What do Ponzi schemes, corrupt cops and organized-crime families have in common? They’ve all been taken down under the Racketeer Influenced and Corrupt Organizations (RICO) Act. This is a law that can result in enhanced criminal and civil penalties for acts performed as part of an ongoing criminal organization.
But the latest RICO defendants aren’t wiseguys from a real-life Club Ba-Da-Bing. They’re a handful of animal rights groups, their lawyers and a pay-for-play federal court witness.
Last month the owners of the popular Ringling Brothers circus filed a federal RICO lawsuit against the Humane Society of the United States, two of its lawyers, a Washington, D.C. law firm, and several other animal rights groups. The defendants are accused of committing bribery, fraud, obstruction of justice and money laundering, all in a nine-year scheme to prosecute a bogus elephant-abuse lawsuit against the circus.
These are pachyderm-sized charges. But the evidence is compelling. In December, federal Judge Emmet Sullivan dismissed the activists’ 2000 elephant suit, ruling that the plaintiffs paid more than $190,000 to a former Ringling elephant “barn helper” in exchange for his completely unreliable testimony.
The judge wrote that the animal rights groups, including the anti-circus Fund for Animals (which is now part of HSUS), cleverly disguised their payola through a nonprofit “wildlife advocacy” charity founded and operated by their lawyers. (These lawyers now have to find their own defense attorneys to deal with the RICO lawsuit.)
The primary purpose of these payments, says Judge Sullivan, was “to keep [the witness] involved with the litigation.” Judges tend to frown on paying witnesses what amounts to a secret retainer.
Anyone who’s seen a PETA protest up close will find it utterly unremarkable that animal activists would knowingly fudge the truth. But it’s telling that these groups would do just about anything — including buying themselves a federal court witness — to get their way.
The Ringling case (and its swift-justice RICO fallout) is just one piece of a disturbing trend of animal rights groups replacing public persuasion with courtroom strong-arm tactics.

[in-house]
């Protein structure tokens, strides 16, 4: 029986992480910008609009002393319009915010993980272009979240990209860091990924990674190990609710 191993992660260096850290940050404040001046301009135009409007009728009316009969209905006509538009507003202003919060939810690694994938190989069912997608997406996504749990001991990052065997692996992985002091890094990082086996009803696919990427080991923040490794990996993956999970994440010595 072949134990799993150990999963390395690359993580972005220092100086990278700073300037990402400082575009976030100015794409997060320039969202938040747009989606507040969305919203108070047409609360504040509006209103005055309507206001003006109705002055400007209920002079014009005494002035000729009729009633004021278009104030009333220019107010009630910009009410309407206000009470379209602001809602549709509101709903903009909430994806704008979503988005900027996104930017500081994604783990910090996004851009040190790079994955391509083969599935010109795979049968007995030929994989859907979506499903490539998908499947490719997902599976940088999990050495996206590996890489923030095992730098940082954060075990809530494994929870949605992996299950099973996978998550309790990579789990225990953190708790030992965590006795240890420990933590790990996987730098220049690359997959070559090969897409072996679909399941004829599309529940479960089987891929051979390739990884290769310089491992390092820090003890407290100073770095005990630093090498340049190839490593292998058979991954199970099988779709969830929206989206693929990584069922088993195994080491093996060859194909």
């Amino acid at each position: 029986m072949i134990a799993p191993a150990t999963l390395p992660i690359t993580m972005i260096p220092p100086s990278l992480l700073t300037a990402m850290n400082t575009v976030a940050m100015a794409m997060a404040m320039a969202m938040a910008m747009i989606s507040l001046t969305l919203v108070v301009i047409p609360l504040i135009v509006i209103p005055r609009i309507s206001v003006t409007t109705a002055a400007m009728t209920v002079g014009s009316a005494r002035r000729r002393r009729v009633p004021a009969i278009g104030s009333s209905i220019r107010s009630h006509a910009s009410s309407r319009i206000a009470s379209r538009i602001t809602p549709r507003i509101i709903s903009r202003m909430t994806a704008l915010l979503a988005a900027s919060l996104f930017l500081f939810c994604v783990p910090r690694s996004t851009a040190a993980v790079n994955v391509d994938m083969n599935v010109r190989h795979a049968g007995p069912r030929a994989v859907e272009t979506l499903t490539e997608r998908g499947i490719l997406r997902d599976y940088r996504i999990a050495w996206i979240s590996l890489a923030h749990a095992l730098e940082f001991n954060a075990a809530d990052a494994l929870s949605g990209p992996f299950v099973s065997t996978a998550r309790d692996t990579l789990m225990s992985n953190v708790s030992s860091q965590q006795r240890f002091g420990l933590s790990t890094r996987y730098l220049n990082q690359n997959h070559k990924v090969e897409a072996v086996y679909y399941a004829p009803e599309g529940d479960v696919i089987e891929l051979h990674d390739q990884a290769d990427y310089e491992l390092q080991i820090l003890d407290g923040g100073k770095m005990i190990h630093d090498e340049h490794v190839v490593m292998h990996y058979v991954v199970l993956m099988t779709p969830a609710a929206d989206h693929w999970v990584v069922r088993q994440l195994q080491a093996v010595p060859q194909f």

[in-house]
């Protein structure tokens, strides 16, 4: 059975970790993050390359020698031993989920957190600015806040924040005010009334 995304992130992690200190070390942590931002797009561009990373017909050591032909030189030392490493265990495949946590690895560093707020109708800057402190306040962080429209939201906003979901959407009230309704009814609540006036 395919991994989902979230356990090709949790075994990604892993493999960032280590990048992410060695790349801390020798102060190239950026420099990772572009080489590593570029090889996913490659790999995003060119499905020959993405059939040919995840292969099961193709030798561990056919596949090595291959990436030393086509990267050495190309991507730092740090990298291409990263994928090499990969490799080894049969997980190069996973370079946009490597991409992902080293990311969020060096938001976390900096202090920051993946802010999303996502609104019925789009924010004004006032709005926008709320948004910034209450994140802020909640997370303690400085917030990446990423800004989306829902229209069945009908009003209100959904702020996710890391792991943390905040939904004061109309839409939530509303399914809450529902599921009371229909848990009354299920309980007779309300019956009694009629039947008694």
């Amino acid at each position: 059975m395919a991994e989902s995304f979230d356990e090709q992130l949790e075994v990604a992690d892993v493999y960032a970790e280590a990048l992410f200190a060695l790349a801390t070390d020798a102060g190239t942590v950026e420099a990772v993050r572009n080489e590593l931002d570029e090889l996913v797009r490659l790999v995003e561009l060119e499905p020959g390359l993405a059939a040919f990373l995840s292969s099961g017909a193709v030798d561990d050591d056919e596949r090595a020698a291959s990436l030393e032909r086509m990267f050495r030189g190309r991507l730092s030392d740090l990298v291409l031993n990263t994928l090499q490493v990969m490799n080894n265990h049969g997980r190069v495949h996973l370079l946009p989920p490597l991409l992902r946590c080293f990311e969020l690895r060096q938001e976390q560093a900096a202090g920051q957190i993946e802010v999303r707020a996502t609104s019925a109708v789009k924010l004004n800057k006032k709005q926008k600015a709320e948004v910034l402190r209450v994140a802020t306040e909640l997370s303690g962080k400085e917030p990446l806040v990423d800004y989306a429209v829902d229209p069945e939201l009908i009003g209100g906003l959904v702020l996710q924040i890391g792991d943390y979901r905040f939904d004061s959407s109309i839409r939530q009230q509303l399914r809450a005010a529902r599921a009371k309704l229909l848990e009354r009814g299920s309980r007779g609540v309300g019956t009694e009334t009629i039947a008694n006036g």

Since the vegan firebrand Wayne Pacelle took the reins at HSUS in 2004, for instance, that organization has beefed-up its legal department ten-fold, from three lawyers to 30.
Why would the group behind those doe-eyed “save the puppies” TV infomercials need its own mid-sized law firm?
Because its leaders aim to completely remove things like livestock, lab mice and lambskin from society. One particularly efficient way to do that is to repeatedly sue your opponents.
In 2006, HSUS sued a New York duck farm that produced foie gras — not under an animal welfare law, but under the federal Clean Water Act. HSUS isn’t an environmental group. What was going on?
The animal rights group’s lawyers acted as though they cared deeply about the water quality of the Hudson River. But HSUS had also sued New York’s Empire State Development Corporation to stop it from helping that same duck farm upgrade and expand its water treatment facilities.
Catch the irony? Playing both sides of the environmental lawsuit game was really just a convenient way to bankrupt the farm, one of only a handful like it in America.
Animal rights lawyers are currently forced to conjure up creative ways to litigate, but that could soon change.
President Obama’s administration “regulatory czar” Cass Sunstein is a well-known proponent of the PETA-style view that animals should be permitted to sue people in court. In 2004, Sunstein wrote that “animals should be permitted to bring suit, with human beings as their representatives.”
That way lies madness. Just look at Switzerland, where pet owners can receive a court summons from an animal “counsel” for not giving their goldfish a proper companion, or for flushing it down the commode without first performing a state-sanctioned form of euthanasia.
Circus elephants certainly should not suffer abuse. But human activists also shouldn’t abuse the legal system in pursuit of fringe animal-liberation goals. Otherwise, it’s a short hop to replace the entire U.S. justice system with a kangaroo court.